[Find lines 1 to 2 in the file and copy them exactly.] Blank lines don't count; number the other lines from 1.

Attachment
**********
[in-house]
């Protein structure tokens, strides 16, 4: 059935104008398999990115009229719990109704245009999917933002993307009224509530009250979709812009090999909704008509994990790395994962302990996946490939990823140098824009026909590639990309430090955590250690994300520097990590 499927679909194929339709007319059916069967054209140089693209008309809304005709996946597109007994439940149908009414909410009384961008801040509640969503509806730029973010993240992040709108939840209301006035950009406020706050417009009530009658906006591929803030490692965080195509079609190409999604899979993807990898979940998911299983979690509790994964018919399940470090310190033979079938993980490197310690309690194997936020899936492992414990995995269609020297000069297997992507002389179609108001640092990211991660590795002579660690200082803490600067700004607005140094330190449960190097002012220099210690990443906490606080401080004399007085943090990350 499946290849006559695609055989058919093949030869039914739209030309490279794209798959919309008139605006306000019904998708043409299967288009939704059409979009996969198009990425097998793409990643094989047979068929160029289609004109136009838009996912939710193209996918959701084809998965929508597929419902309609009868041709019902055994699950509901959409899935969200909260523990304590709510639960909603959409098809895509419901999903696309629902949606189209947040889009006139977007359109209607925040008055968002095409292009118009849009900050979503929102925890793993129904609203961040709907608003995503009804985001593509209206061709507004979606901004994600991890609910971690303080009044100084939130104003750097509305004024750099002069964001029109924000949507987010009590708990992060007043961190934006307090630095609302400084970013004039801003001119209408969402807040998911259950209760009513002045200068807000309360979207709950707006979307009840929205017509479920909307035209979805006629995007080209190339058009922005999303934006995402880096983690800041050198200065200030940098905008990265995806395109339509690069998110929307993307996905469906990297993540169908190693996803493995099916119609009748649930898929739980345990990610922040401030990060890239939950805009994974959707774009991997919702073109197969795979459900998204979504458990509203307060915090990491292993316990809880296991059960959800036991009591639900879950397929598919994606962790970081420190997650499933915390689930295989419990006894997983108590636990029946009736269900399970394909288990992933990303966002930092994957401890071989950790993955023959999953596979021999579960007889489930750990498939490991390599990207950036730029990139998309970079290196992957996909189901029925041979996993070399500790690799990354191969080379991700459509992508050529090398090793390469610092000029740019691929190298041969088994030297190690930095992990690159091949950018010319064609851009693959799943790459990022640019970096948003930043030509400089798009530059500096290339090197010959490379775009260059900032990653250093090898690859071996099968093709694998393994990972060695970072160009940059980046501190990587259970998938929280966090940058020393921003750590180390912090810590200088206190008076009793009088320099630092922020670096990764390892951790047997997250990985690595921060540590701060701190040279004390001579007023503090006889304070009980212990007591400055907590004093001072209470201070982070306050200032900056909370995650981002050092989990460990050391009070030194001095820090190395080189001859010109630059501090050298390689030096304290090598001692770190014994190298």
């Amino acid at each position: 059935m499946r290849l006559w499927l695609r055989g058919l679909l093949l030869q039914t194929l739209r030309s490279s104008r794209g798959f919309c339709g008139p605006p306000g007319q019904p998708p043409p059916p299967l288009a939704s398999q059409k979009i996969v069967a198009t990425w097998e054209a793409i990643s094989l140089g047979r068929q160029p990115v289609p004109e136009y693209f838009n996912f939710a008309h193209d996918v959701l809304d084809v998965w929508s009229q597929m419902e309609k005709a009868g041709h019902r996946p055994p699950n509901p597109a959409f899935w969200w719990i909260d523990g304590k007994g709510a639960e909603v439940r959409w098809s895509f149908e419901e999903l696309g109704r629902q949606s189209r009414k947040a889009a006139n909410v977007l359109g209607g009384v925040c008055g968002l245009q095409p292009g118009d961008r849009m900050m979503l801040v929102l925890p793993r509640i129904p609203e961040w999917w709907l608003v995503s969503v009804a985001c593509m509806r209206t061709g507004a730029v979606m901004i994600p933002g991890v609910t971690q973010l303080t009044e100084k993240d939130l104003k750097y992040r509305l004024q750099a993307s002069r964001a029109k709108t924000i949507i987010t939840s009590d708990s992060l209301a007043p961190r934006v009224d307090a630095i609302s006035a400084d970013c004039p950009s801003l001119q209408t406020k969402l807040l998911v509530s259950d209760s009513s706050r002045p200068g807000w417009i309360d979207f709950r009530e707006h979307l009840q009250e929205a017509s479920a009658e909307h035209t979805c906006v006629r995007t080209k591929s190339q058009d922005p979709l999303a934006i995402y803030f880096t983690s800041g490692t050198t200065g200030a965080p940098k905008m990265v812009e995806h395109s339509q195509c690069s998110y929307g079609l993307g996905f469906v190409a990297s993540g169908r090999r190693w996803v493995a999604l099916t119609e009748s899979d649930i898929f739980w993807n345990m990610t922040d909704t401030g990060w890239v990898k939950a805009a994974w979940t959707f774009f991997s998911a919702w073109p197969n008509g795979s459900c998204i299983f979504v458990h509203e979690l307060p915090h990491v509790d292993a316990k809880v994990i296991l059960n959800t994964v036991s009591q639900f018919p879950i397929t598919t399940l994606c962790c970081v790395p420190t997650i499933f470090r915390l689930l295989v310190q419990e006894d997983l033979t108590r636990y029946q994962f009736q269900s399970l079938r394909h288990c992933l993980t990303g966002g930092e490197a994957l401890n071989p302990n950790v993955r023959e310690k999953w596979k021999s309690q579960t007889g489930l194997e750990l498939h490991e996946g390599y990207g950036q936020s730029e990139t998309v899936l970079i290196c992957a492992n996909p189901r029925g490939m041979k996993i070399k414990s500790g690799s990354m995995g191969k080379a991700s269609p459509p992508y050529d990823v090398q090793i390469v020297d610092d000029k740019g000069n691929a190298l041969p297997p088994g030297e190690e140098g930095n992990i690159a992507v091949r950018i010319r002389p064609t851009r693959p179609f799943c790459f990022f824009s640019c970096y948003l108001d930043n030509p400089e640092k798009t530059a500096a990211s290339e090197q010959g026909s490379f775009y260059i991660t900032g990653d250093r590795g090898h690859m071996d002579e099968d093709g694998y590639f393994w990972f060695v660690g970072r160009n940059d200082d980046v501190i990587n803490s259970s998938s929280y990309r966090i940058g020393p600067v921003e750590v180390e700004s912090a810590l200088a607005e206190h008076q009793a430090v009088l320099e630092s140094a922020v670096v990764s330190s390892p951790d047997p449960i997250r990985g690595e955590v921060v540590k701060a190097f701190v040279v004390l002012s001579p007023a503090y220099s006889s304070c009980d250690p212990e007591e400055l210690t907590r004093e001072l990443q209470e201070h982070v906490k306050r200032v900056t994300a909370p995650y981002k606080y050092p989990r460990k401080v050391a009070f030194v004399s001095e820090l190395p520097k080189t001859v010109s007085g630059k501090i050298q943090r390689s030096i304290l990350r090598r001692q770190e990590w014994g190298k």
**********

[in-house]
């Protein structure tokens, strides 16, 4: 059935104008398999990115009229719990109704245009999917933002993307009224509530009250979709812009090999909704008509994990790395994962302990996946490939990823140098824009026909590639990309430090955590250690994300520097990590 499927679909194929339709007319059916069967054209140089693209008309809304005709996946597109007994439940149908009414909410009384961008801040509640969503509806730029973010993240992040709108939840209301006035950009406020706050417009009530009658906006591929803030490692965080195509079609190409999604899979993807990898979940998911299983979690509790994964018919399940470090310190033979079938993980490197310690309690194997936020899936492992414990995995269609020297000069297997992507002389179609108001640092990211991660590795002579660690200082803490600067700004607005140094330190449960190097002012220099210690990443906490606080401080004399007085943090990350 499946290849006559695609055989058919093949030869039914739209030309490279794209798959919309008139605006306000019904998708043409299967288009939704059409979009996969198009990425097998793409990643094989047979068929160029289609004109136009838009996912939710193209996918959701084809998965929508597929419902309609009868041709019902055994699950509901959409899935969200909260523990304590709510639960909603959409098809895509419901999903696309629902949606189209947040889009006139977007359109209607925040008055968002095409292009118009849009900050979503929102925890793993129904609203961040709907608003995503009804985001593509209206061709507004979606901004994600991890609910971690303080009044100084939130104003750097509305004024750099002069964001029109924000949507987010009590708990992060007043961190934006307090630095609302400084970013004039801003001119209408969402807040998911259950209760009513002045200068807000309360979207709950707006979307009840929205017509479920909307035209979805006629995007080209190339058009922005999303934006995402880096983690800041050198200065200030940098905008990265995806395109339509690069998110929307993307996905469906990297993540169908190693996803493995099916119609009748649930898929739980345990990610922040401030990060890239939950805009994974959707774009991997919702073109197969795979459900998204979504458990509203307060915090990491292993316990809880296991059960959800036991009591639900879950397929598919994606962790970081420190997650499933915390689930295989419990006894997983108590636990029946009736269900399970394909288990992933990303966002930092994957401890071989950790993955023959999953596979021999579960007889489930750990498939490991390599990207950036730029990139998309970079290196992957996909189901029925041979996993070399500790690799990354191969080379991700459509992508050529090398090793390469610092000029740019691929190298041969088994030297190690930095992990690159091949950018010319064609851009693959799943790459990022640019970096948003930043030509400089798009530059500096290339090197010959490379775009260059900032990653250093090898690859071996099968093709694998393994990972060695970072160009940059980046501190990587259970998938929280966090940058020393921003750590180390912090810590200088206190008076009793009088320099630092922020670096990764390892951790047997997250990985690595921060540590701060701190040279004390001579007023503090006889304070009980212990007591400055907590004093001072209470201070982070306050200032900056909370995650981002050092989990460990050391009070030194001095820090190395080189001859010109630059501090050298390689030096304290090598001692770190014994190298």